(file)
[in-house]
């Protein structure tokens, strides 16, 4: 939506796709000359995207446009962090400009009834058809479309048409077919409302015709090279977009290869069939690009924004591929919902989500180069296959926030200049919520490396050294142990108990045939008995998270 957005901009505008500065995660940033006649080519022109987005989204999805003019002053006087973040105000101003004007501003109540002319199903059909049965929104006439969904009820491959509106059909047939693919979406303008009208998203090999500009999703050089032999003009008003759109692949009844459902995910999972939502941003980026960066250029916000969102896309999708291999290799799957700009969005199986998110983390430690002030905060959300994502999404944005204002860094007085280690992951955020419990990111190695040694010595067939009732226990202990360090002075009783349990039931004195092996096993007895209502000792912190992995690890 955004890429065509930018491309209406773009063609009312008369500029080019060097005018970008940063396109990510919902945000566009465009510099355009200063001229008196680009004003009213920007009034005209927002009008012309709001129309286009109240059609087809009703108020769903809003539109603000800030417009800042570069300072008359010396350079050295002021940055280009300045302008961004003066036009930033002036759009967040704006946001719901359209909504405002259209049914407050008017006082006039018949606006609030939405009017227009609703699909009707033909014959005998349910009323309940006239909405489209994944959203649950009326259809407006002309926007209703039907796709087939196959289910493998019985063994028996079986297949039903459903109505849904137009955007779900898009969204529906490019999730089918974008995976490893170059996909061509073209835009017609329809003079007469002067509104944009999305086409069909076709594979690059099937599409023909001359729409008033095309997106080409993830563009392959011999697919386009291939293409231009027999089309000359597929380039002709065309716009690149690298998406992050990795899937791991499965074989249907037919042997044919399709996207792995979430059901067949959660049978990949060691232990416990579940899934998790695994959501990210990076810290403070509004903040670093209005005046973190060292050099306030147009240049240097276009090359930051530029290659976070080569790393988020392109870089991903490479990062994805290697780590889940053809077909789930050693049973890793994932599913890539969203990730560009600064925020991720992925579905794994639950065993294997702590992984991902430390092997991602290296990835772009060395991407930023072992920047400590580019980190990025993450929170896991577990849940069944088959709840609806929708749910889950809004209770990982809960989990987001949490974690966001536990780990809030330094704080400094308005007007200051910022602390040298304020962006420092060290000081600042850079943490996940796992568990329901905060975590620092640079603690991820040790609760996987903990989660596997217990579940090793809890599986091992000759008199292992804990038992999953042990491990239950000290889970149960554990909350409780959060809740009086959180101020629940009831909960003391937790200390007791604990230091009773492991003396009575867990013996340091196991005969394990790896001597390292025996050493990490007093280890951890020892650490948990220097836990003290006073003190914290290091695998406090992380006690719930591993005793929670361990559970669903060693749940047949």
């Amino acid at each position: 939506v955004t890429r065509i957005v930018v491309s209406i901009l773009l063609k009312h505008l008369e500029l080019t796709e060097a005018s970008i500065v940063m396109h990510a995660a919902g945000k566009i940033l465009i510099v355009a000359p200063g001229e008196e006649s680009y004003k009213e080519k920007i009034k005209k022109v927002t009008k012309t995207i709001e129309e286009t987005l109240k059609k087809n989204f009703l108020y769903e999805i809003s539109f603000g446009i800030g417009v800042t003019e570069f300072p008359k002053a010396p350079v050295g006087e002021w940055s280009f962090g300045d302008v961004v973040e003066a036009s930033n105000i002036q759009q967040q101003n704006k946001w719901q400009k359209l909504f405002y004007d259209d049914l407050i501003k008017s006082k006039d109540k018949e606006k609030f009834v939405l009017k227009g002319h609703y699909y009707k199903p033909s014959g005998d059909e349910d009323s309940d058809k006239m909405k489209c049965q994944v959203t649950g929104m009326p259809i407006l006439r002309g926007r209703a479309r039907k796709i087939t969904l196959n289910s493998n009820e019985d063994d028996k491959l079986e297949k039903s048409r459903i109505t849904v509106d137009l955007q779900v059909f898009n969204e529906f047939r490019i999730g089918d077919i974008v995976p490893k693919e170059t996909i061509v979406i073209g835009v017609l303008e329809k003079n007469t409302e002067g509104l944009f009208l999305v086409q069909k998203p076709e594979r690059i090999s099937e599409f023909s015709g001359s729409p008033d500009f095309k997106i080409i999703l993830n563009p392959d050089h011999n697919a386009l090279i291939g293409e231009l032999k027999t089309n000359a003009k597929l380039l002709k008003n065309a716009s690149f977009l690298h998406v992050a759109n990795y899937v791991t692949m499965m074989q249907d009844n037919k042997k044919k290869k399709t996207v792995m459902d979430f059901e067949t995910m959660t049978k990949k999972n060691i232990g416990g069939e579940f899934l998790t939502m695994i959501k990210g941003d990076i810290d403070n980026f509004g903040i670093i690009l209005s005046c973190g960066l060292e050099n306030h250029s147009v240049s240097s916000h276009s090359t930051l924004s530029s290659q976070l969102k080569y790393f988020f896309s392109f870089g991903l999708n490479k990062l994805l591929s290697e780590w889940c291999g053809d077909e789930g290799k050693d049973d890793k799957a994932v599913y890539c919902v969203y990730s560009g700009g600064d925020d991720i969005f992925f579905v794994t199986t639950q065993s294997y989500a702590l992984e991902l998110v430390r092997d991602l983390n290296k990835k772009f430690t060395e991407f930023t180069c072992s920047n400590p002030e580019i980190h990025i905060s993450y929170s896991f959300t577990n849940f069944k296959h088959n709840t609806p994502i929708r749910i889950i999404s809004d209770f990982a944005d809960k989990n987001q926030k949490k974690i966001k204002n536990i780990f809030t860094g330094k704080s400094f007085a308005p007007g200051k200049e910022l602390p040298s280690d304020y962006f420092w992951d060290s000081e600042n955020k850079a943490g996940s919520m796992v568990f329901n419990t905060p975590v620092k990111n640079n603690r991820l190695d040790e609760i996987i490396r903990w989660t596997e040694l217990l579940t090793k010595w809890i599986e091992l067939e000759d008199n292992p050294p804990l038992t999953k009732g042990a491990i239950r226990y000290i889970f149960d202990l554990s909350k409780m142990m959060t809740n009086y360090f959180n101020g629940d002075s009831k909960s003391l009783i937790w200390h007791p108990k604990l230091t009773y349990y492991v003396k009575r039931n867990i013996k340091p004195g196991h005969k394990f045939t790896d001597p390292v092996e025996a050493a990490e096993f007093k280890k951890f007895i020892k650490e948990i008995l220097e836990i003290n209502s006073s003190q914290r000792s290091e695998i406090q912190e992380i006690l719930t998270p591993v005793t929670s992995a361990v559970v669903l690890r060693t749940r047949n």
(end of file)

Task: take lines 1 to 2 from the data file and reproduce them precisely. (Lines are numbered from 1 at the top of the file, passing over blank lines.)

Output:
[in-house]
């Protein structure tokens, strides 16, 4: 939506796709000359995207446009962090400009009834058809479309048409077919409302015709090279977009290869069939690009924004591929919902989500180069296959926030200049919520490396050294142990108990045939008995998270 957005901009505008500065995660940033006649080519022109987005989204999805003019002053006087973040105000101003004007501003109540002319199903059909049965929104006439969904009820491959509106059909047939693919979406303008009208998203090999500009999703050089032999003009008003759109692949009844459902995910999972939502941003980026960066250029916000969102896309999708291999290799799957700009969005199986998110983390430690002030905060959300994502999404944005204002860094007085280690992951955020419990990111190695040694010595067939009732226990202990360090002075009783349990039931004195092996096993007895209502000792912190992995690890 955004890429065509930018491309209406773009063609009312008369500029080019060097005018970008940063396109990510919902945000566009465009510099355009200063001229008196680009004003009213920007009034005209927002009008012309709001129309286009109240059609087809009703108020769903809003539109603000800030417009800042570069300072008359010396350079050295002021940055280009300045302008961004003066036009930033002036759009967040704006946001719901359209909504405002259209049914407050008017006082006039018949606006609030939405009017227009609703699909009707033909014959005998349910009323309940006239909405489209994944959203649950009326259809407006002309926007209703039907796709087939196959289910493998019985063994028996079986297949039903459903109505849904137009955007779900898009969204529906490019999730089918974008995976490893170059996909061509073209835009017609329809003079007469002067509104944009999305086409069909076709594979690059099937599409023909001359729409008033095309997106080409993830563009392959011999697919386009291939293409231009027999089309000359597929380039002709065309716009690149690298998406992050990795899937791991499965074989249907037919042997044919399709996207792995979430059901067949959660049978990949060691232990416990579940899934998790695994959501990210990076810290403070509004903040670093209005005046973190060292050099306030147009240049240097276009090359930051530029290659976070080569790393988020392109870089991903490479990062994805290697780590889940053809077909789930050693049973890793994932599913890539969203990730560009600064925020991720992925579905794994639950065993294997702590992984991902430390092997991602290296990835772009060395991407930023072992920047400590580019980190990025993450929170896991577990849940069944088959709840609806929708749910889950809004209770990982809960989990987001949490974690966001536990780990809030330094704080400094308005007007200051910022602390040298304020962006420092060290000081600042850079943490996940796992568990329901905060975590620092640079603690991820040790609760996987903990989660596997217990579940090793809890599986091992000759008199292992804990038992999953042990491990239950000290889970149960554990909350409780959060809740009086959180101020629940009831909960003391937790200390007791604990230091009773492991003396009575867990013996340091196991005969394990790896001597390292025996050493990490007093280890951890020892650490948990220097836990003290006073003190914290290091695998406090992380006690719930591993005793929670361990559970669903060693749940047949």